Speak Up: Why Students Should Voice Their Own Opinions

Carlos Villamayor, Editor in Chief

One of the landmarks of the college experience is intellectual activity and inquiry. Indeed, ever since its inception back in the Middle Ages when the church developed the first universities, students were expected to argue the different sides to a question, and special emphasis was given to reason, logic, and argument.

Nowadays we regularly hear talk about college being the time to learn to think for yourself, but modernity has put this idea in jeopardy.

Sadly, the idea of a college education is often degraded to a mere transaction for a diploma that allows young people to start a career. This degraded notion leads students to regard classes as obstacles to be finished with: get a good grade, and move on.

Such an attitude conflicts with the idea of intellectual activity and inquiry, since students will often keep quiet or go along with a professor’s argument or perceived point of view to avoid conflict, stay on good terms with the professor, and get that much-desired A.

Following the view of classes as transactions for good grades leads some students to withhold their opinions if they disagree with something a professor is saying, and thus opportunities to develop well-formed argument and have constructive discussions are lost.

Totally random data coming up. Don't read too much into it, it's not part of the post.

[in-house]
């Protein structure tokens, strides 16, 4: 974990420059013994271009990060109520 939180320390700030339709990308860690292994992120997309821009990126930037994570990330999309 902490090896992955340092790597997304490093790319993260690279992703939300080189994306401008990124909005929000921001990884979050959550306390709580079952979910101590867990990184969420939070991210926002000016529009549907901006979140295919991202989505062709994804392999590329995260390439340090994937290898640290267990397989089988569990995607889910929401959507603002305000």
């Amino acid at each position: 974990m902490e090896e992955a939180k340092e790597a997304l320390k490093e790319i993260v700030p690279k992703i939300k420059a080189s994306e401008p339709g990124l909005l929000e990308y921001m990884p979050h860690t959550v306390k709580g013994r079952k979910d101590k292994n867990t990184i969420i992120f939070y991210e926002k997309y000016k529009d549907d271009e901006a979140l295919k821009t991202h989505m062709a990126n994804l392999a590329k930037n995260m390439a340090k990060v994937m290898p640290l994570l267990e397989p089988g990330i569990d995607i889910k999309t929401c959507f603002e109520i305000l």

I have heard students who said they wrote an essay on a topic just because they thought the professor may like the topic or agree with them. During class, one student told another not to argue with the professor and just “go with the flow.” Another time I heard someone say something along the lines of, “well you know what the professor thinks about this, so I said nothing.”

We are left with intellectual laziness.

People, and especially students, need to think, and part of thinking is reasoning and constructing arguments.

Classes should not be seen as mere transactions or steps on our way to a diploma, they should be opportunities to exercise our minds, reflect, acquire knowledge, and, yes, skills; but whatever skill it is you want to develop, you need to be a good thinker.

Don’t limit yourself to classes in your discipline, take advantage of Pace’s course diversity, both here and in the Manhattan campus.

This is the time for us to take classes that will make us well-rounded individuals; classes that will broaden our intellectual, and physical, horizons; as well as classes that might teach us a thing or two about the world and its history, so we might become better judges and reformers of our current conditions.